The most recent World Maritime Day theme, ‘New Technologies for Greener Shipping,’ highlighted the pivotal role of emerging technologies in steering the shipping sector towards a sustainable future.
Emphasizing the importance of a sustainable maritime sector, the theme called for building back better and greener in a post-pandemic world.
The festivities featured compelling maritime and shipping innovations, breakthroughs in research and development, and the practical demonstration of new technologies. Here, we highlight some of the most exciting advancements in sustainable shipping presented during the event.
1. Solar-powered fishing boat
The Maritime Technology Cooperation Centre (MTCC) in the Pacific has supplied fisherwomen in Nakalawaca village, Fiji, with a fibreglass boat fitted with a solar-powered outboard electric engine – the first such boat in the Pacific.
2. Solar power for cargo ships
The MTCC in the Pacific supported the trial of marine solar power systems on two ships to power electricity needs, especially when in port. This resulted in overall greenhouse gases reduction of more than 50%.
3. AI for ship trim optimisation
The MTCC in Asia is using artificial intelligence to analyse data on ship trim and optimisation – leading to more efficient and greener ship operation after analysis of the figures.
4. International Maritime Organization (IMO) regulations drive innovation
IMO regulation is helping to drive innovation in ship design, propulsion and energy-efficient technologies. The mandatory requirements in the International Convention for the Prevention of Pollution from Ships (MARPOL) stimulate research and investment to cut emissions from ships. A wide variety of design, economic and operational solutions help to achieve the goals set in the regulations.
5. Improving biofouling prevention and management
IMO’s GloFouling project is promoting the development of new technologies to prevent and/or manage marine biofouling, with the aim of increasing energy efficiency and to protect biodiversity by preventing the spread of invasive aquatic species. Examples include in-water cleaning systems, new anti-fouling components and the use of robotics for monitoring and inspecting surfaces.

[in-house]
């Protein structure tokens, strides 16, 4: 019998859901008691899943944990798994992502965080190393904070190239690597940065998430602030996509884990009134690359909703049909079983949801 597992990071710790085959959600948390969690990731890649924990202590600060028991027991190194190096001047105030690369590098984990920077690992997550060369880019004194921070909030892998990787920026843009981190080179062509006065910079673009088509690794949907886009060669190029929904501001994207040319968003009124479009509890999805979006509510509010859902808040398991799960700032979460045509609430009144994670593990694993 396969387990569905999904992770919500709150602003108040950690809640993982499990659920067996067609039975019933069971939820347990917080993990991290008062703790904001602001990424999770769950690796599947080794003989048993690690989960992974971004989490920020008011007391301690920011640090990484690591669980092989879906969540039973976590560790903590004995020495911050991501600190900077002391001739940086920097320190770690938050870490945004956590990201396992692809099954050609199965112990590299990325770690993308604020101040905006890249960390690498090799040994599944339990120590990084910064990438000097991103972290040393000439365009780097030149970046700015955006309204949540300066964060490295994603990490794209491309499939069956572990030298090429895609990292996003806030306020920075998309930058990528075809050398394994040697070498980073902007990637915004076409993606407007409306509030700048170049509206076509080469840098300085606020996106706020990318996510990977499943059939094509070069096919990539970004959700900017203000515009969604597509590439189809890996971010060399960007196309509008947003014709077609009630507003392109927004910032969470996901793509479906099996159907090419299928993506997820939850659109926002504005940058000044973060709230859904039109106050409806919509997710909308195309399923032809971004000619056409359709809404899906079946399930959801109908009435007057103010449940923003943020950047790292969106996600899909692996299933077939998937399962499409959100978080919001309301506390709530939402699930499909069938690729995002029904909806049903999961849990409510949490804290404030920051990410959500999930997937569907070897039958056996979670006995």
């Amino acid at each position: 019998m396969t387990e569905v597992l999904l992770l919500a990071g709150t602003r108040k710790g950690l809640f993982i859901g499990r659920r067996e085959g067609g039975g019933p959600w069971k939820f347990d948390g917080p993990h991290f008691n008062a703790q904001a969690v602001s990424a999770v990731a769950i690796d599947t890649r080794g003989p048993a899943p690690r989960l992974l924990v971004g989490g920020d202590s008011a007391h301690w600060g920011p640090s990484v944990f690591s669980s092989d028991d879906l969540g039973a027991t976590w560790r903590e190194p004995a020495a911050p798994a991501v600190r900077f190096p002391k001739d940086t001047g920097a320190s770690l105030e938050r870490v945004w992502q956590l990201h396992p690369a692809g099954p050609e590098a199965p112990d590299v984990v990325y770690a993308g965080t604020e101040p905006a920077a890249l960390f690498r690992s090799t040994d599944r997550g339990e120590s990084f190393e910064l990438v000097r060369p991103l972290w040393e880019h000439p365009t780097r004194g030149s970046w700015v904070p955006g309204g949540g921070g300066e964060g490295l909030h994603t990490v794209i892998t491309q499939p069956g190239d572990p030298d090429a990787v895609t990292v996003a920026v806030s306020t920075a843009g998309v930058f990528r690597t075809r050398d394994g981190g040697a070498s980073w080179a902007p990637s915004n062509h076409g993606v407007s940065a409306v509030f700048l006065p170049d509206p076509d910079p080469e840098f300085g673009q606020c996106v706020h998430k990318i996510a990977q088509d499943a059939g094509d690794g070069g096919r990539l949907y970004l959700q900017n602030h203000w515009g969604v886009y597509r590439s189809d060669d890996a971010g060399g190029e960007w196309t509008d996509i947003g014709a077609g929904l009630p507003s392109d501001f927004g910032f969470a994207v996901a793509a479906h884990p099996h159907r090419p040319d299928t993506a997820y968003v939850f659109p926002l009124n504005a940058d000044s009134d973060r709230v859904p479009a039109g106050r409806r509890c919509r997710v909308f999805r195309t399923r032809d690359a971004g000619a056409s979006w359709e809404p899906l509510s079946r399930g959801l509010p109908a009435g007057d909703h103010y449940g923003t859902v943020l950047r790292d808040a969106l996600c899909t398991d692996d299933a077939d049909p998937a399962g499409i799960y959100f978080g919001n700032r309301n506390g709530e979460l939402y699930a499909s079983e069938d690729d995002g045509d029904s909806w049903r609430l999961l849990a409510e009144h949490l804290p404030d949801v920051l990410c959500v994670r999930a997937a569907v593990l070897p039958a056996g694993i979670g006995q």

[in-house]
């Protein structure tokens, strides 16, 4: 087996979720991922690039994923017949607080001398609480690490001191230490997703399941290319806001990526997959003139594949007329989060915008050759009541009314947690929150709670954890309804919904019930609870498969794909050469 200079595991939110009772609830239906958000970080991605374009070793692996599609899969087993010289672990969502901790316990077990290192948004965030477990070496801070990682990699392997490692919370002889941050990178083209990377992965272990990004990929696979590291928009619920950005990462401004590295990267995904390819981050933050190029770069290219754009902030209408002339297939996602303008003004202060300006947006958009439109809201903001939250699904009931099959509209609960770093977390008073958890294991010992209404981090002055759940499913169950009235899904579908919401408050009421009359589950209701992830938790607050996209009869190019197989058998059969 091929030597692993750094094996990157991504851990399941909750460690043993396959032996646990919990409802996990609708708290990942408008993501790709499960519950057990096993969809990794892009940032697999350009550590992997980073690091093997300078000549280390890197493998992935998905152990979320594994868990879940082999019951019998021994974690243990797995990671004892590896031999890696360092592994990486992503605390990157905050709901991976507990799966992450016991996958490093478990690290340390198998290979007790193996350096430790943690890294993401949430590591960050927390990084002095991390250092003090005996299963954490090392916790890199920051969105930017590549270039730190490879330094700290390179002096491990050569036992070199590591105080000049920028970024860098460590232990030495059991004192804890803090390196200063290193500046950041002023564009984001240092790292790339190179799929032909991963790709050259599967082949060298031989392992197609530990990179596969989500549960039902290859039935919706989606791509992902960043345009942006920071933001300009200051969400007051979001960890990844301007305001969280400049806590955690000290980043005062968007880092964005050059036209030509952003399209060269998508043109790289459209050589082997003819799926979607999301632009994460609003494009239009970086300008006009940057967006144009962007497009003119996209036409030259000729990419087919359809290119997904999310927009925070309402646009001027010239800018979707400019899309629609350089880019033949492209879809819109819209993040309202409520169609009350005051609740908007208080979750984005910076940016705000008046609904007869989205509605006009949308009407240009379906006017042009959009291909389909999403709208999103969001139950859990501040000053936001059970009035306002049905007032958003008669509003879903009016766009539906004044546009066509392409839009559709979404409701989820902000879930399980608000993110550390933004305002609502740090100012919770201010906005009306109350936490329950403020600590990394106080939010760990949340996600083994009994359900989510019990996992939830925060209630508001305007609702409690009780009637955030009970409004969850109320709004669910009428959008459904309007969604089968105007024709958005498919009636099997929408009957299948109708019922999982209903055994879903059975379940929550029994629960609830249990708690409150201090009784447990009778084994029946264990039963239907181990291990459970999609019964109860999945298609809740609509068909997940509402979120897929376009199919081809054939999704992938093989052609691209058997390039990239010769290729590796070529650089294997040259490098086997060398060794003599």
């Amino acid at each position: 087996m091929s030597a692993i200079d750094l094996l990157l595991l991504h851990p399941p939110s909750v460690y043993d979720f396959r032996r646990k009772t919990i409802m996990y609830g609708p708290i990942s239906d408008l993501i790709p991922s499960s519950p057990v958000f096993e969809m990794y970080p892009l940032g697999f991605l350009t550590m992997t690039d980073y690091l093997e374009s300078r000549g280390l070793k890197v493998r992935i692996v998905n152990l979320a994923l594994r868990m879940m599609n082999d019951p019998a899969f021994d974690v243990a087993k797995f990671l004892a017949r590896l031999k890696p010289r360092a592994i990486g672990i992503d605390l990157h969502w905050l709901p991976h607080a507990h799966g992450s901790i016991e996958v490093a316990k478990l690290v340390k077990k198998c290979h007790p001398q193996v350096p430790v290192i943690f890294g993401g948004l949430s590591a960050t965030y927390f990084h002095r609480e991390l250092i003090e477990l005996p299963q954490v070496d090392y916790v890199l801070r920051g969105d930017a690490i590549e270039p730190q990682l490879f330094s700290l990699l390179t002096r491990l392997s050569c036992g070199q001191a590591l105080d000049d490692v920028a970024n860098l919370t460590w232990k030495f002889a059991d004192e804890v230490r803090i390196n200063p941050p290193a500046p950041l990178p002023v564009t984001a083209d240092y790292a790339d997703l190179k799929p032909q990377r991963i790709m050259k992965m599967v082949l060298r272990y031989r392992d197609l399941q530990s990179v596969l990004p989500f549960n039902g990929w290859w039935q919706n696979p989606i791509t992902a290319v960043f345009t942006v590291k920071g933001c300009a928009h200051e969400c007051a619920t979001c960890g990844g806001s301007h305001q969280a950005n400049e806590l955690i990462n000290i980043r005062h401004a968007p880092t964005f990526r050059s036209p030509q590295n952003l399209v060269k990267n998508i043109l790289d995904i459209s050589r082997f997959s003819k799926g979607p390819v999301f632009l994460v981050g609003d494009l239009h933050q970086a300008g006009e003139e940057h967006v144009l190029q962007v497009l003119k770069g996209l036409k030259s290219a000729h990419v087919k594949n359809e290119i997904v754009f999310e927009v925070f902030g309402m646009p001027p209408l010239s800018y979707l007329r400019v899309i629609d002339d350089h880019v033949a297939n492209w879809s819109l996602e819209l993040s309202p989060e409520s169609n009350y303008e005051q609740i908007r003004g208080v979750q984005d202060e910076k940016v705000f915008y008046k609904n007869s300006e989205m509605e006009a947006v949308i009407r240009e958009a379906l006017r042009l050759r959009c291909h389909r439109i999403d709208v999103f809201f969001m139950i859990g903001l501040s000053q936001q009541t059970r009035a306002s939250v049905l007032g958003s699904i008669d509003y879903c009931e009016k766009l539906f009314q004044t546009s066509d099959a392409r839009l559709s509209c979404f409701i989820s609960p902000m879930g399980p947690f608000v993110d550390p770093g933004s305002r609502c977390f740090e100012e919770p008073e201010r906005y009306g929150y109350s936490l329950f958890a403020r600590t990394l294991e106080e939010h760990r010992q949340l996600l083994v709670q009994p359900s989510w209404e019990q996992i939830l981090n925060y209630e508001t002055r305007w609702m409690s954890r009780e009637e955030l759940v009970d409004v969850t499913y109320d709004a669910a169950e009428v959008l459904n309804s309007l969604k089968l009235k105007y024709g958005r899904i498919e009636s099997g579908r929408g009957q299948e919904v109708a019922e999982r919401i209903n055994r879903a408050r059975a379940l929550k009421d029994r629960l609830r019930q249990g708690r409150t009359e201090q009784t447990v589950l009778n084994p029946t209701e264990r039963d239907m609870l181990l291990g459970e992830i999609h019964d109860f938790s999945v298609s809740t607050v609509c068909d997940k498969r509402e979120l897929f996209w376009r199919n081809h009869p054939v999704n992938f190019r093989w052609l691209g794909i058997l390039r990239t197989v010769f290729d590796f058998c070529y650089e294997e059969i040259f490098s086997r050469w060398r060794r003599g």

6. Testing novel technologies for biofouling
The TEST Biofouling Project will support testing novel technologies and new sustainable methods for biofouling management through demonstration projects. These demonstrations will showcase the environmental and energy efficiency benefits that can be achieved. Demonstration of technologies will be conducted in selected ports and shipyards around the world, with regional exchanges on technological solutions and best practices.
7. Tablets for data collection
The MTCC in Africa has supplied tablets so that data on fuel and ship operation can be recorded – leading to more efficient and greener ship operation after analysis of the figures.
8. Propeller Boss Cap Fins
The MTCC in the Pacific is funding the installation of a propulsion improvement device known as Propeller Boss Cap Fins (PBCF) on a Fijian government ship. PBCF can enhance propeller efficiency, thus resulting in reduced fuel consumption and associated GHG emissions.
In the realm of maritime innovation showcased during the recent World Maritime Day event, sustainable advancements are reshaping the industry’s future. From solar-powered fishing boats to AI-driven ship trim optimization, the event highlighted transformative technologies fostering environmental responsibility and efficiency.
Euroshore: Navigating Maritime Solutions
As a leading supplier of essential maritime equipment, including cargo nets, webbing slings, and ratchet straps, Euroshore contributes to this eco-conscious evolution. Our products play a crucial role in ensuring the safety and sustainability of maritime operations, aligning with the global initiatives and innovations driving positive change in the industry.
By providing top-quality solutions, Euroshore actively supports the transition towards greener and more efficient shipping practices.